Yes, citrus trees can be grown indoors

Garden Q&A

December 08, 2007|By Ellen Nibali and David Clement

Can I give blood orange, tangerine or other citrus trees as gifts, as long as they will be kept indoors?

Marylanders can successfully grow citrus trees as indoor plants, usually summering them outside. Each clay or wood container must be at least 20 inches by 30 inches with plenty of drainage holes in the bottom. Soil moisture is crucial, but citrus roots also need lots of oxygen. Water well when leaves begin to droop. Provide ample light. They do well in a southern-facing window or sunroom. In order to get fruit, hand-pollinate each flower with a small brush.

I saw discolored spots on my ornamental cabbage and found little fuzzy gray things under the leaves. Can this be from insects this time of year?

Unlike most aphids, cabbage aphids become active as weather cools. They huddle together, covered with a dusty wax coating, on ornamental or crop kale as well as cabbage. Spray with insecticidal soap. Consistent colder temperatures will stop them.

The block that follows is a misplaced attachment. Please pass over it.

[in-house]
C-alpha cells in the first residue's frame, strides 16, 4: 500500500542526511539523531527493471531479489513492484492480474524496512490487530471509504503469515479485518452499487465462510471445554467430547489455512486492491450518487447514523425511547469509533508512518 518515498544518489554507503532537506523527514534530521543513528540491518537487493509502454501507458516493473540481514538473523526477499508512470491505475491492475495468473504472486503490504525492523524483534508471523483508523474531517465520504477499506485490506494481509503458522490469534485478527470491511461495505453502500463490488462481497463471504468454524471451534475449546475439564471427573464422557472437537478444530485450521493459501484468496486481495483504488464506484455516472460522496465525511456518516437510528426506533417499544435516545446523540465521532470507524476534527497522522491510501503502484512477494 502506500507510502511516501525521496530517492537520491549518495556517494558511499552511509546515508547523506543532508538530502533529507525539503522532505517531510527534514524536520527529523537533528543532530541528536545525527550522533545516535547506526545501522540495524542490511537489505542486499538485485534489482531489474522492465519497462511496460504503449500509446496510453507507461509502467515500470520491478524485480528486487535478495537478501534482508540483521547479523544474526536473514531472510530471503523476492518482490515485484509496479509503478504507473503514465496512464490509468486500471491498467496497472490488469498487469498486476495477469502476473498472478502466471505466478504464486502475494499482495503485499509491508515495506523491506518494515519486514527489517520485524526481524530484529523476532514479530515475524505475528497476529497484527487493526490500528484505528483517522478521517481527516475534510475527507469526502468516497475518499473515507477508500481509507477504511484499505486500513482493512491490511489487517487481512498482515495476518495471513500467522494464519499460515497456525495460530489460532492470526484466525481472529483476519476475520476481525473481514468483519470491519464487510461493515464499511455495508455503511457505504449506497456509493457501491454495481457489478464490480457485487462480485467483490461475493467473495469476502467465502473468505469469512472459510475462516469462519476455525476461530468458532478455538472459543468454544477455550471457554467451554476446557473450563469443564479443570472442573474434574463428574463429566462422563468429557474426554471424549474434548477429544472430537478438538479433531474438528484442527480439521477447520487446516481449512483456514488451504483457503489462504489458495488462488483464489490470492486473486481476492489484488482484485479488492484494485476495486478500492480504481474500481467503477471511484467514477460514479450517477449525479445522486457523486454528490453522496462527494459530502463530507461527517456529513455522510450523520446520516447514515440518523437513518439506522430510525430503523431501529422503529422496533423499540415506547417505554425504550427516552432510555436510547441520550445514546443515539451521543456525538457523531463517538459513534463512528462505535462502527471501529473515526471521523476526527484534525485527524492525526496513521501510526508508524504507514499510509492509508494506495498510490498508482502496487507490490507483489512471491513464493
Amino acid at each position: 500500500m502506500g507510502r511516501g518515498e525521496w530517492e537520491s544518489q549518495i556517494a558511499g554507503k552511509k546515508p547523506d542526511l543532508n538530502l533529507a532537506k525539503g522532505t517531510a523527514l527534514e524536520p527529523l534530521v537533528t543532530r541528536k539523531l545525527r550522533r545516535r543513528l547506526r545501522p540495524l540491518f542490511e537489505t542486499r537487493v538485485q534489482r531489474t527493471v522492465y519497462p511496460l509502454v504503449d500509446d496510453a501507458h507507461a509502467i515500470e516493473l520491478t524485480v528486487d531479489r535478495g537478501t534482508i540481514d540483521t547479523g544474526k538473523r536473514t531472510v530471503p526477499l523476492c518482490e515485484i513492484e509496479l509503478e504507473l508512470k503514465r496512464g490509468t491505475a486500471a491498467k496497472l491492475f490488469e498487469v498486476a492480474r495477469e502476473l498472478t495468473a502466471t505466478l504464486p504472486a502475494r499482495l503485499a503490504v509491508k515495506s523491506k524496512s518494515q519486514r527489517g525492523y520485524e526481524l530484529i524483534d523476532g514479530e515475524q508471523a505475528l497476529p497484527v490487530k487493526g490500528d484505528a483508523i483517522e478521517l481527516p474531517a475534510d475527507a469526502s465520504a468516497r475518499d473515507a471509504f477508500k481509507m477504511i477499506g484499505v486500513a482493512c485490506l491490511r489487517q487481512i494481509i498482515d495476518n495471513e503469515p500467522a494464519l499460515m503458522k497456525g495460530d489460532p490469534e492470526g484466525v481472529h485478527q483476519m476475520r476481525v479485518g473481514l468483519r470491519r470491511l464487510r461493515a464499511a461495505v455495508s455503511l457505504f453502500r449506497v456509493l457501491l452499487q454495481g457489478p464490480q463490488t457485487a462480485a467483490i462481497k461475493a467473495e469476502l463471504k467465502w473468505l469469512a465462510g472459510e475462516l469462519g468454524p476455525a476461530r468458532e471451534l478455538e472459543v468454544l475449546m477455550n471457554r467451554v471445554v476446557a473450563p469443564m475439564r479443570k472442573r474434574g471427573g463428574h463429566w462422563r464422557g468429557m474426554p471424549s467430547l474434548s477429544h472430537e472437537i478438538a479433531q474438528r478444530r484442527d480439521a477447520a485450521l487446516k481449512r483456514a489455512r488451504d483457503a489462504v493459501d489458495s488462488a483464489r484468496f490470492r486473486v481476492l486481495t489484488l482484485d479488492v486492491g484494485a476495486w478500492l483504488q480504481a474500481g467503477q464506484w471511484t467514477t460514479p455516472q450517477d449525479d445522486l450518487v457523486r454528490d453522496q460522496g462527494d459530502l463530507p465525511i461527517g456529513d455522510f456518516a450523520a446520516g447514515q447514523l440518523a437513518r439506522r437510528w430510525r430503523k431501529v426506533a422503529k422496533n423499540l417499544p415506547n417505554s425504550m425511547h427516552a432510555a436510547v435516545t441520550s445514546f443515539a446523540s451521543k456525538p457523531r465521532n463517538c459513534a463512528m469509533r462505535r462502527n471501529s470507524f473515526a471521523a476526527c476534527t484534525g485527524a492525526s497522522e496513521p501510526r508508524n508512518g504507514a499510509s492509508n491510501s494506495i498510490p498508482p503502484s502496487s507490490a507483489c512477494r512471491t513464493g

Ellen Nibali, horticulture consultant, works at Maryland Cooperative Extension's Home and Garden Information Center, and David Clement is the regional specialist. The center offers Maryland residents free gardening information. Call the center's "hotline" at 800-342-2507 or e-mail plant and pest questions through the Send a Question feature at hgic.umd.edu.

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